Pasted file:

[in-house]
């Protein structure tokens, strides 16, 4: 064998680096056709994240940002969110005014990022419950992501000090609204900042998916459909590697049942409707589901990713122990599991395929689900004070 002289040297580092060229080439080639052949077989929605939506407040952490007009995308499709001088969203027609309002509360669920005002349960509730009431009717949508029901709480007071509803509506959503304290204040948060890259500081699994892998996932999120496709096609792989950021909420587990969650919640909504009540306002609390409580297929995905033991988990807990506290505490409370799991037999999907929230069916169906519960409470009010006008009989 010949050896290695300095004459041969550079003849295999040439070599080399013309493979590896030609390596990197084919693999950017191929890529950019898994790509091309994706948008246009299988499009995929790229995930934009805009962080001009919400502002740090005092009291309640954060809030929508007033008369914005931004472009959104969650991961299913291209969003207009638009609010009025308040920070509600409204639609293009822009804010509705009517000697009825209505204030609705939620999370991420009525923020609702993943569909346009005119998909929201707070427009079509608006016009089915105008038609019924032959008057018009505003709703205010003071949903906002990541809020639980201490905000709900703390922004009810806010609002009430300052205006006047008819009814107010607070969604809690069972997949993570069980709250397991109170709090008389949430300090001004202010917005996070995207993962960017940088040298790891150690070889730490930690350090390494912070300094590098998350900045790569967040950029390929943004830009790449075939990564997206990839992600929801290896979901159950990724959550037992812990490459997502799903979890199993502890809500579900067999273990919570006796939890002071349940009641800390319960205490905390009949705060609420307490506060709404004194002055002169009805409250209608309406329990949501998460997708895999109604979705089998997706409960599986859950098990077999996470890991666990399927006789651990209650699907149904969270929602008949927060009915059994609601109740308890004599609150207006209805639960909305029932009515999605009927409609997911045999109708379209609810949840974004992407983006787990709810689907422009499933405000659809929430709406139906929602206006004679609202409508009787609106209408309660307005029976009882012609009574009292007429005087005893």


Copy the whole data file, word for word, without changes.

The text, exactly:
[in-house]
């Protein structure tokens, strides 16, 4: 064998680096056709994240940002969110005014990022419950992501000090609204900042998916459909590697049942409707589901990713122990599991395929689900004070 002289040297580092060229080439080639052949077989929605939506407040952490007009995308499709001088969203027609309002509360669920005002349960509730009431009717949508029901709480007071509803509506959503304290204040948060890259500081699994892998996932999120496709096609792989950021909420587990969650919640909504009540306002609390409580297929995905033991988990807990506290505490409370799991037999999907929230069916169906519960409470009010006008009989 010949050896290695300095004459041969550079003849295999040439070599080399013309493979590896030609390596990197084919693999950017191929890529950019898994790509091309994706948008246009299988499009995929790229995930934009805009962080001009919400502002740090005092009291309640954060809030929508007033008369914005931004472009959104969650991961299913291209969003207009638009609010009025308040920070509600409204639609293009822009804010509705009517000697009825209505204030609705939620999370991420009525923020609702993943569909346009005119998909929201707070427009079509608006016009089915105008038609019924032959008057018009505003709703205010003071949903906002990541809020639980201490905000709900703390922004009810806010609002009430300052205006006047008819009814107010607070969604809690069972997949993570069980709250397991109170709090008389949430300090001004202010917005996070995207993962960017940088040298790891150690070889730490930690350090390494912070300094590098998350900045790569967040950029390929943004830009790449075939990564997206990839992600929801290896979901159950990724959550037992812990490459997502799903979890199993502890809500579900067999273990919570006796939890002071349940009641800390319960205490905390009949705060609420307490506060709404004194002055002169009805409250209608309406329990949501998460997708895999109604979705089998997706409960599986859950098990077999996470890991666990399927006789651990209650699907149904969270929602008949927060009915059994609601109740308890004599609150207006209805639960909305029932009515999605009927409609997911045999109708379209609810949840974004992407983006787990709810689907422009499933405000659809929430709406139906929602206006004679609202409508009787609106209408309660307005029976009882012609009574009292007429005087005893």